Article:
Inrange IPO Heats Up
Salomon Smith Barney today increased the price range for shares of Inrange Technologies Corp. to $14-$16 from $12-$14. Shares of Inrange (Proposed Nasdaq symbol: INRG), the storage area-networking (SAN) subsidiary of SPX Corp. (NYSE: SPW), are expected to begin trading Friday.
This offering has been widely compared to EMC Corp.'s (NYSE: EMC) spinoff of McData Corp. (Nasdaq: MCDT), which went public in mid-August and now has a market capitalization of more than $8 billion. As with McData, investors have taken advantage of the "back door" into Inrange's IPO by loading up on shares of its parent, SPX.
It was hard to tell how the IPO plays into SPX's fortunes. SPX shares lost $14.38, or 9.52 percent, trading at $136.63 during late afternoon. On the same day, SPX also announced the acquisition of Jewett Inc., which may have affected trading in the stock.
Because valuations in the storage area networking (SAN) business are high, it makes sense for industrial products maker SPX to "unlock" the value of Inrange by spinning it off. The price of SPX shares has dropped in the past few days, but the stock is up some 30 percent compared with its price six months ago.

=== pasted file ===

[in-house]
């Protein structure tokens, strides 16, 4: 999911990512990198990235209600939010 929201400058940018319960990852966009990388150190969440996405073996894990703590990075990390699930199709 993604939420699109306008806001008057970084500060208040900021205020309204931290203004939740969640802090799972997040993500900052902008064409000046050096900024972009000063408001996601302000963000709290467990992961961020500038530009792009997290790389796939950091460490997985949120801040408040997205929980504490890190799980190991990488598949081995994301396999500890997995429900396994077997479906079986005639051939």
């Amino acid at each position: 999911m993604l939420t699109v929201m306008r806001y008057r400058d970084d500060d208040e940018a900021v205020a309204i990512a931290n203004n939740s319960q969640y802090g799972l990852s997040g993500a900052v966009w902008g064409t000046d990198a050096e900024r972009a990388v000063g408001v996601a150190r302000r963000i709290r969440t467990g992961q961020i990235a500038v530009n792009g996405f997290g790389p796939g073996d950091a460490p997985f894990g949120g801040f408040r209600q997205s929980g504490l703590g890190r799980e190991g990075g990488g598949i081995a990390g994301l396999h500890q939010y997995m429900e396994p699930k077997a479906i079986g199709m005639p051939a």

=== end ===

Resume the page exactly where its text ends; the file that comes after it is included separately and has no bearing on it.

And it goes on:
There have been plenty of back-door investment opportunities in the optical networking space in recent months. These have been risky plays, because the parent companies have been either tough to size up (see Investors Head for Luminent's Back Door) or they had volatile shares that reflected a loss of favor on Wall Street (see Osicom Investors Rebel).
Inrange doesn't appear to have either monkey on its back. In fact, the buzz surrounding the 7.7 million-share offering has been substantial. Renaissance Capital and WorldFinanceNet.com, have given the Inrange offering high marks all around. The increased price range indicates that the deal is heating up.
Analysts at Renaissance Capital, who picked Inrange as their IPO of the Week, cited the launch of Inrange's 64-port Fibre Channel switch as what may "put Inrange at the forefront of what could be the hottest area of the storage networking market." The leader in the market is Brocade Communications Systems Inc. (Nasdaq: BRCD) (see Brocade's Business Booms).
Unlike McData, Inrange has a diverse mix of customers. EMC still accounts for over 70 percent of McData's revenues. In the first six months of 2000, Inrange's top 20 customers accounted for 45 percent of its revenues. Its customers include AT&T (NYSE:T), Bell Atlantic, Cisco Systems Inc. (Nasdaq: CSCO), and Nortel Networks Corp. (NYSE/Toronto: NT).
Inrange brought in revenues of $98.4 million for the six months ending June 30, 2000, which was $4 million less than the year-ago period. Inrange cites foreign currency fluctuations and purchasing slowdowns related to Y2K for the revenue decline.
-- Phil Harvey, senior editor, Light Reading http://www.lightreading.com